I.O. Snopes

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I.O. Snopes
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Snopes, I.O.
Ever Present in Yoknapatawpha?:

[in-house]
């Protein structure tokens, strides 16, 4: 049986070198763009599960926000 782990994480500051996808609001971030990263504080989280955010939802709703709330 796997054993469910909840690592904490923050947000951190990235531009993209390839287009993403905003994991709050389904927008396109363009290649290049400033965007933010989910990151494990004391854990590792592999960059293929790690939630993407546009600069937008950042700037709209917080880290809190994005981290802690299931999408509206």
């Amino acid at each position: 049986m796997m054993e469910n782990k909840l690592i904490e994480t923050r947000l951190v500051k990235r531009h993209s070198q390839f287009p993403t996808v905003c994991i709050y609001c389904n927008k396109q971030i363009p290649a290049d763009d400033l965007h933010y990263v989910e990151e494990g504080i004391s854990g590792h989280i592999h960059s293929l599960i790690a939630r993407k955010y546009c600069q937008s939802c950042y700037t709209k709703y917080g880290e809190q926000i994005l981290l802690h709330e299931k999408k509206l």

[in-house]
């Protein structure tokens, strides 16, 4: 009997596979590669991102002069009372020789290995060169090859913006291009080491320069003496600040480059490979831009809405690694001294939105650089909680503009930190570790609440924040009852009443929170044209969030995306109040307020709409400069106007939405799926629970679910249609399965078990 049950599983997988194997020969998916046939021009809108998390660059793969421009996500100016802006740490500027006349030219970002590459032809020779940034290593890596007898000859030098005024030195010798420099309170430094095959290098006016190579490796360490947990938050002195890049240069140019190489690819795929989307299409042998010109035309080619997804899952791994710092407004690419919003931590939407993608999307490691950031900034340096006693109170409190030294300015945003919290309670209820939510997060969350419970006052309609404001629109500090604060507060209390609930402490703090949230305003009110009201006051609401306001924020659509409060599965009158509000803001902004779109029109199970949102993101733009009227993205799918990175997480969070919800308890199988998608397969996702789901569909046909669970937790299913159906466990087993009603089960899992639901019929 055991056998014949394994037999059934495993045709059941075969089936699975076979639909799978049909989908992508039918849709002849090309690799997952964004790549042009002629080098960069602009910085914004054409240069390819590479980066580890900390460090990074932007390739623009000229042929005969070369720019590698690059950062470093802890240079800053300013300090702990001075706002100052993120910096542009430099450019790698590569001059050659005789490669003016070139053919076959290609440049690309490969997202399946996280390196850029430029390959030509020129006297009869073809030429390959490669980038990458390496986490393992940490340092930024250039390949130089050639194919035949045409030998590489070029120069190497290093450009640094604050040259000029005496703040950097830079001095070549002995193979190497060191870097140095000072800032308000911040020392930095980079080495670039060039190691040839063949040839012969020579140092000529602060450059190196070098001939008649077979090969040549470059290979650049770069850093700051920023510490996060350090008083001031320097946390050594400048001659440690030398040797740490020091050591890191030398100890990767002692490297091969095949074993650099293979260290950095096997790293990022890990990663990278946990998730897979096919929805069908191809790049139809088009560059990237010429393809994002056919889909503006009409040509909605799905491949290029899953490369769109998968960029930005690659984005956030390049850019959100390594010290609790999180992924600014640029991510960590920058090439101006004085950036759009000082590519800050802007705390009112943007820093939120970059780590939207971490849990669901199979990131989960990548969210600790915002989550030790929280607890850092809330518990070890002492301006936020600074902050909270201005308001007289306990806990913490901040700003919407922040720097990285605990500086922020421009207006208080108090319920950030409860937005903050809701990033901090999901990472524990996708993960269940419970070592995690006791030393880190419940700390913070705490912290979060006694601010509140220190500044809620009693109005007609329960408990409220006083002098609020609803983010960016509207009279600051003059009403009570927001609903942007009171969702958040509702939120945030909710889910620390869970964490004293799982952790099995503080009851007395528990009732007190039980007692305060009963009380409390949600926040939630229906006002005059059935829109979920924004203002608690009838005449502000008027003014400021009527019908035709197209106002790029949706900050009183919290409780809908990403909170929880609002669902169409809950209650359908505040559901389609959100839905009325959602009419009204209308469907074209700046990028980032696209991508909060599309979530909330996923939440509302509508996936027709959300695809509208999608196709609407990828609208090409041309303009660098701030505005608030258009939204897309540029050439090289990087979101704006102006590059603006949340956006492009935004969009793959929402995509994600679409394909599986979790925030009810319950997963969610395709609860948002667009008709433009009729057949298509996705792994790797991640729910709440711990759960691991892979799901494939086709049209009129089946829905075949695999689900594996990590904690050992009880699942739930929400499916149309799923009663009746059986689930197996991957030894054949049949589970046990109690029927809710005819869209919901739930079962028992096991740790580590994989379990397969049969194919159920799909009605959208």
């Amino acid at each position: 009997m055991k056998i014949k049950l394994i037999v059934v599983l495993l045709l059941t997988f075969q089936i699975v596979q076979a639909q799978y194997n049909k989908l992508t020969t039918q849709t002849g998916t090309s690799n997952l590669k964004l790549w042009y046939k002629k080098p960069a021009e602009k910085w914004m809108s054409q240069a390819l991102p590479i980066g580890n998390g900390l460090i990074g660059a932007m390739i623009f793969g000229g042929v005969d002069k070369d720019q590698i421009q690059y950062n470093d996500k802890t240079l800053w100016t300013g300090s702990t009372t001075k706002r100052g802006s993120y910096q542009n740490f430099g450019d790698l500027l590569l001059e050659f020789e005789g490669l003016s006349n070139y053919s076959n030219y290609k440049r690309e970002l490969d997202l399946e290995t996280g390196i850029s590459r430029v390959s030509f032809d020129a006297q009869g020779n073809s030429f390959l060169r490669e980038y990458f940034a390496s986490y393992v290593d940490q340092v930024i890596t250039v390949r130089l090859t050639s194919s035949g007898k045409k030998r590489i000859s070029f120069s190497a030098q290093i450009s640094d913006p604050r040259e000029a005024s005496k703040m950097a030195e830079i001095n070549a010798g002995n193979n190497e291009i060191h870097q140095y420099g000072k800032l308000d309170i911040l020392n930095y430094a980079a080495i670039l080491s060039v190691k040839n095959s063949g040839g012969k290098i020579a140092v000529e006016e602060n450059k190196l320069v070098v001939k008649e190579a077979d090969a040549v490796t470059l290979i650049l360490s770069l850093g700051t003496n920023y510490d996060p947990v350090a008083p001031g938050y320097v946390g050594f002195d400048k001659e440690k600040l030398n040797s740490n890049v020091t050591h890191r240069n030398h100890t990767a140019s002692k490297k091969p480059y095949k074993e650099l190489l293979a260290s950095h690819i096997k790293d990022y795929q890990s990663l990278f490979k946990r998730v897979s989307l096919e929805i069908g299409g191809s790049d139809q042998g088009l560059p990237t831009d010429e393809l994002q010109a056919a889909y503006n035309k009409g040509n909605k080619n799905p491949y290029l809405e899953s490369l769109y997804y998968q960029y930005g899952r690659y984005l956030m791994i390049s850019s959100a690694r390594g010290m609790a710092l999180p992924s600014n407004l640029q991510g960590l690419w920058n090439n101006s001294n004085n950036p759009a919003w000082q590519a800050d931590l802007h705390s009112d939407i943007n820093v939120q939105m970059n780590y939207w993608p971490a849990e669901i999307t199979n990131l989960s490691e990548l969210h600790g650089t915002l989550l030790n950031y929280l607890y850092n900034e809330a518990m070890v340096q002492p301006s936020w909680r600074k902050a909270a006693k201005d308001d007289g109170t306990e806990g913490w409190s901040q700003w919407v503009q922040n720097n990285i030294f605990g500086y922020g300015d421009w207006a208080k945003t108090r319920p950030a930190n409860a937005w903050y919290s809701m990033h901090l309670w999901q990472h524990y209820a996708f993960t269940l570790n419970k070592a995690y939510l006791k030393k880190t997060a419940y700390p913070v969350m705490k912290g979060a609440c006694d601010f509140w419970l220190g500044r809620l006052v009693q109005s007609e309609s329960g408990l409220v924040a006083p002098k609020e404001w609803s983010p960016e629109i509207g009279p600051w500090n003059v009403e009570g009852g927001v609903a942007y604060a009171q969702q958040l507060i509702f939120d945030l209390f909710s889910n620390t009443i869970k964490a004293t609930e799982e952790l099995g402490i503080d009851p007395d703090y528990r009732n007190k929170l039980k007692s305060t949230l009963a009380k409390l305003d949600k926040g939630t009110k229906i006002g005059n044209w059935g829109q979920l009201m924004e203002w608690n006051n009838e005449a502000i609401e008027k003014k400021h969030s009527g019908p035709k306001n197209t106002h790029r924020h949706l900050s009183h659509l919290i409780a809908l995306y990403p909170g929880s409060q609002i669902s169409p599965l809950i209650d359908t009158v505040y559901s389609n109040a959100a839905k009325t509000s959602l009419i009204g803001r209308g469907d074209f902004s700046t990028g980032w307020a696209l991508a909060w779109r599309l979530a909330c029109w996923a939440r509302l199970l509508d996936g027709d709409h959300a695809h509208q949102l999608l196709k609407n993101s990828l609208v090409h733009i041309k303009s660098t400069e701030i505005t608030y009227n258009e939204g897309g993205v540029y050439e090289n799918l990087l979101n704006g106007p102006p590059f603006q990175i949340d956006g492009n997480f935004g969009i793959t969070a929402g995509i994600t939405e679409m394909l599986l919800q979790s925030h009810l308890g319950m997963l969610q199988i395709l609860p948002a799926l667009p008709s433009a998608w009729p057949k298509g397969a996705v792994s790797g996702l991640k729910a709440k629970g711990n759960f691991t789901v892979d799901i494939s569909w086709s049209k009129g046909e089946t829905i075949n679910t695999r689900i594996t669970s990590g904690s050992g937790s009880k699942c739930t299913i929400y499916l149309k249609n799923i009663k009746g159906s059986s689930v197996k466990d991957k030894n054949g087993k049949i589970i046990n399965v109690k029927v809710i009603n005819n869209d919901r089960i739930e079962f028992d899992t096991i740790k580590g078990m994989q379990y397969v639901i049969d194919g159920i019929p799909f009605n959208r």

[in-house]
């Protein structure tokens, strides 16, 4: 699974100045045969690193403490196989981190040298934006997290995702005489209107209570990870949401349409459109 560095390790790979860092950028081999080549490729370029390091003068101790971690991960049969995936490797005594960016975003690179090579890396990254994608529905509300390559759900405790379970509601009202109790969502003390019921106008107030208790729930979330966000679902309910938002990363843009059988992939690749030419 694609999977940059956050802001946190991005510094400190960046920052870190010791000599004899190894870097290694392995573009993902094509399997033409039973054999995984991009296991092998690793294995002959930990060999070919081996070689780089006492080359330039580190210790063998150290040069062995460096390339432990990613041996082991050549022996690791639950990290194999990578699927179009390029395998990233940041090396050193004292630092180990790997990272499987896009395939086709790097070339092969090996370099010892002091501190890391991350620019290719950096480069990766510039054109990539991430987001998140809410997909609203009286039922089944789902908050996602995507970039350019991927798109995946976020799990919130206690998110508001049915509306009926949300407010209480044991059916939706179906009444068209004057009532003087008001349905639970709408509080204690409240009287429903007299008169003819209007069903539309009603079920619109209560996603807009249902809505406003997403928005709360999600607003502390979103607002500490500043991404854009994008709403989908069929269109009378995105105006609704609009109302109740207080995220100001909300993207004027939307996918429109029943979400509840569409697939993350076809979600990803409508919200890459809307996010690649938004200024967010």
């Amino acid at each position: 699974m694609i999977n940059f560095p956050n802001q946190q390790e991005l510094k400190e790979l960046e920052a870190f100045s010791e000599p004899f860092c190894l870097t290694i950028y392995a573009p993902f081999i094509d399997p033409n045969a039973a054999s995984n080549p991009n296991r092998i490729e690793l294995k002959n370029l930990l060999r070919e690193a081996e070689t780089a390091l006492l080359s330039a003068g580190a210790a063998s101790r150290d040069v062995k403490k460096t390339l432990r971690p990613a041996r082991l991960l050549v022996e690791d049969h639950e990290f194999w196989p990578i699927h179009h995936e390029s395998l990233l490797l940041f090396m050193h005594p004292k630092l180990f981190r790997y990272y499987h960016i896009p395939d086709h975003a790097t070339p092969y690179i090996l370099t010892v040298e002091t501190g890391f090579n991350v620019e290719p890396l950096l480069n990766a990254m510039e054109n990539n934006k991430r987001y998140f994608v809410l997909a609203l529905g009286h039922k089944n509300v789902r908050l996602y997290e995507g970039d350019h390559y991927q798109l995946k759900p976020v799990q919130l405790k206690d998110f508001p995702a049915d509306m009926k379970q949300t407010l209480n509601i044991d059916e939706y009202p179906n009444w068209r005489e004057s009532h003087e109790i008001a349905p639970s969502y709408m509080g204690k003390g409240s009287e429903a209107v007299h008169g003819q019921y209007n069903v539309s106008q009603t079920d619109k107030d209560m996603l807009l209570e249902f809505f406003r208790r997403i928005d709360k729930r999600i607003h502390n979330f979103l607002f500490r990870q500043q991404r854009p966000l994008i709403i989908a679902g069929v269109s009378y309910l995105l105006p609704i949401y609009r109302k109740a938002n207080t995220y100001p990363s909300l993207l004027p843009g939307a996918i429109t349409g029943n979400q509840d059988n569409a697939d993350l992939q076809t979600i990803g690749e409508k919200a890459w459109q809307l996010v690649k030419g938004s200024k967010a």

I.O. Snopes' career as a character begins with the first Yoknapatawpha fiction, Flags in the Dust, and after six more appearances ends three decades later in The Mansion. In those eight texts his various jobs include restaurant manager, cotton speculator, mule trader, blacksmith and schoolteacher. In all of these contexts he is both comically out of place and nonetheless vaguely alarming - and impossible to get into a single focus, as Faulkner re-invents him more than once. He begins as a minor figure in three of the first four novels and an early short story, but is a central character as the unscrupulous mule trader in "Mule in the Yard," willing to sacrifice both mules and Mrs. Hait's husband in his efforts to scam the insurance company. And he is one of the most memorable of the many Snopeses in the first two novels in the Snopes trilogy. In The Hamlet it surprises the people of Frenchman's Bend when he turns out to have a wife and child; in The Town folks are even more surprised to learn that he has two wives at the same time, and six children altogether. He exasperates Ratliff and Stevens in their roles as narrators and moral spokesmen in the trilogy, but Faulkner actually seems fond of him, especially of his ability to mangle the English language and its stock of proverbial expressions. In The Mansion he appears mostly in Montgomery Ward Snopes' chapter, which refers several times to "mine and Clarence's father I.O." (97); Ratliff provides a kind of closure to his story when he says that "four years ago Flem had cidevanted I.O. back to Frenchman's Bend for good" (169-70). The fictions never say what I.O. stands for, but some scholars have suggested it's "Initials Only."